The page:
Fiction – paperback; Harper Collins; 205 pages; 2022.
The dark side of competitive gymnastics is explored in this fast-paced story by Ilaria Bernardini, an Italian novelist who writes in English.
The Girls Are Good is narrated by Martina, a teenage girl taking part in an elite international competition being held in Romania, whose cynical voice acts as a form of armour.
She’s the least accomplished of the girls in her team and comes from a much poorer background; there’s the constant feeling that she’s not good enough and never will be, and yet, as the reader comes to discover a little later on, she’s been brave enough to speak out about the abuses happening in her squad.
That abuse is sexual and, initially, is only hinted at:
[As gymnasts] Our body is our most precious possession. That’s why we live and travel with a physio. And that’s why we have daily sessions with him. In theory, the sessions are there to protect our most precious possession. In reality, it’s in there that it all gets broken.
Martina explains how the girls are in a constant battle against puberty; that to achieve success in the sport their bodies must remain small and undeveloped. They can control some of this through diet — they are all anorexic to some degree — but they can’t stop themselves from getting tall or developing breasts.
She-who-puts-on-weight is done for. She-who-grows-tall is done for. She-who-grows-boobs, done for, unless she can endure very tight wrapping.
To help her cope, Martina has little rituals — or obsessive-compulsive tics — that she carries out. She taps things twice and pulls the zipper of her jacket up and down ten times in a row, all in a bid to achieve success.
Maybe we are all a bit obsessive […] and in the end we usually all turn a blind eye to each other’s monsters and manias and we’ll pretty much take any spell that we think will make us win and not die.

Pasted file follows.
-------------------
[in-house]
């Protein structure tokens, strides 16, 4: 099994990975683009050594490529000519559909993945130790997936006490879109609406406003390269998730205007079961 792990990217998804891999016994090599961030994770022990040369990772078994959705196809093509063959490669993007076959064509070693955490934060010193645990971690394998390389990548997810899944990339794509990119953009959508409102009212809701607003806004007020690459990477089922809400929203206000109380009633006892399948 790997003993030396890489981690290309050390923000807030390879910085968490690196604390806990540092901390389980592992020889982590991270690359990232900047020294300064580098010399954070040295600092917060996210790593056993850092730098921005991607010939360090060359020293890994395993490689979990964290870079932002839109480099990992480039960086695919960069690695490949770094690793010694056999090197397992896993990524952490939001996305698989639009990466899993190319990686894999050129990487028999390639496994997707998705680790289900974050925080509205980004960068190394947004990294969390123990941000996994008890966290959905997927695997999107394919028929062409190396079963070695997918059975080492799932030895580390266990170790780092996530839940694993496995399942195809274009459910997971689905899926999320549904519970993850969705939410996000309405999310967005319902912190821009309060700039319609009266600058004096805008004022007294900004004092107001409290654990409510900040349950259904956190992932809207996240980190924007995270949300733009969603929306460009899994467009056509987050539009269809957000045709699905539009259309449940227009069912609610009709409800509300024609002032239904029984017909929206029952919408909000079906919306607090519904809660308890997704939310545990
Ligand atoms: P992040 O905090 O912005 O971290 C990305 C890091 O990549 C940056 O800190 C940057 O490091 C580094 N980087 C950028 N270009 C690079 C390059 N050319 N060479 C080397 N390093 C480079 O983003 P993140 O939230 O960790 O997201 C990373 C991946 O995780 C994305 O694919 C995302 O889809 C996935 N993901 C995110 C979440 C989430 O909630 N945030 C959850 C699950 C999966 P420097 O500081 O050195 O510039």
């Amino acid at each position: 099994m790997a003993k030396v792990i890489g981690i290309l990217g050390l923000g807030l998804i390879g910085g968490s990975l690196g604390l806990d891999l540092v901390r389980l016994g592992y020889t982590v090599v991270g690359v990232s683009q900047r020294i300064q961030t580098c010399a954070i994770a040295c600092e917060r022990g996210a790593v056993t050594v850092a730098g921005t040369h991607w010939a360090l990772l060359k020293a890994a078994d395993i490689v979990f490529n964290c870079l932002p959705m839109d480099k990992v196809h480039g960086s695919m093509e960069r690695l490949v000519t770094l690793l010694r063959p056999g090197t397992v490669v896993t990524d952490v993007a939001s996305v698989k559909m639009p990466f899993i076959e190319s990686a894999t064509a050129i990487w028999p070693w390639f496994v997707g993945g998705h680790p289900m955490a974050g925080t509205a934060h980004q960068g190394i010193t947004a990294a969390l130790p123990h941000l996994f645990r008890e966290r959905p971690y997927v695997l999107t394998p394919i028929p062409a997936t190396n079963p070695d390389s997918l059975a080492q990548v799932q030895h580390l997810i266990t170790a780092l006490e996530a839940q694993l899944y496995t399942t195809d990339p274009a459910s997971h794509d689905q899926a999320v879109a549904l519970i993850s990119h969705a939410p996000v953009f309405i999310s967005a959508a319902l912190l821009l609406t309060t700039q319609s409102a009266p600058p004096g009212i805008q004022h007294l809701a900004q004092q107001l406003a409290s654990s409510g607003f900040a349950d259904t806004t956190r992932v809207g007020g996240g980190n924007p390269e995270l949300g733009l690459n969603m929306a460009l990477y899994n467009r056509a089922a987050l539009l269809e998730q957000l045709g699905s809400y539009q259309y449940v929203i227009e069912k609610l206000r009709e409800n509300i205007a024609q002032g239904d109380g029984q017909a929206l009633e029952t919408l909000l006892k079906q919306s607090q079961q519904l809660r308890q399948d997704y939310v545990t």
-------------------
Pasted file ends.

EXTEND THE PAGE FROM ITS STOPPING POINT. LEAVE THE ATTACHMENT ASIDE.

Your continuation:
During the trip, Martina is forced to share a room with Carla and Nadia, the two best (and meanest) gymnasts in the squad who have an almost claustrophobic symbiotic relationship going on. They share a bed and are so close, physically and mentally, that they shut everyone else out, increasing Martina’s sense of isolation and “otherness” even more.
The story is structured over the seven days of competition — from Monday to Sunday — and is set up in the style of a literary thriller.
The page-turning danger comes in many different forms, including the risk of death from an accident on the high beams or pommel horse and the ongoing sexualisation and pedophilia that exists in the sport. But it actually ends in the grisly murder of a rival competitor.
While the premise is intriguing (it’s what drew me to the book in the first place), I found the ending a bit of a let down. What I did like was the voice of the narrator — cynical, matter-of-fact, free from sentimentality or any emotion at all — and the insider’s look at the brutal side of a sport that looks beautiful from the outside.
The Girls Are Good is about the pursuit of perfection and the risks that come with it. It’s about the destructive force of obsessive friendships and the ways in which girls can be silenced by those supposedly responsible for their care.
It’s not a pretty story. The near total absence of adults in this book and the claustrophobic and cruel world presented, with its deep-seated “traditions” and acceptance of immoral or questionable behaviour, is both shocking and stomach-churning.
There is absolutely no sense of redemption.
Apparently, the book has been optioned by Indigo productions along with All 3Media (the company behind Fleabag) for an eight-part TV series.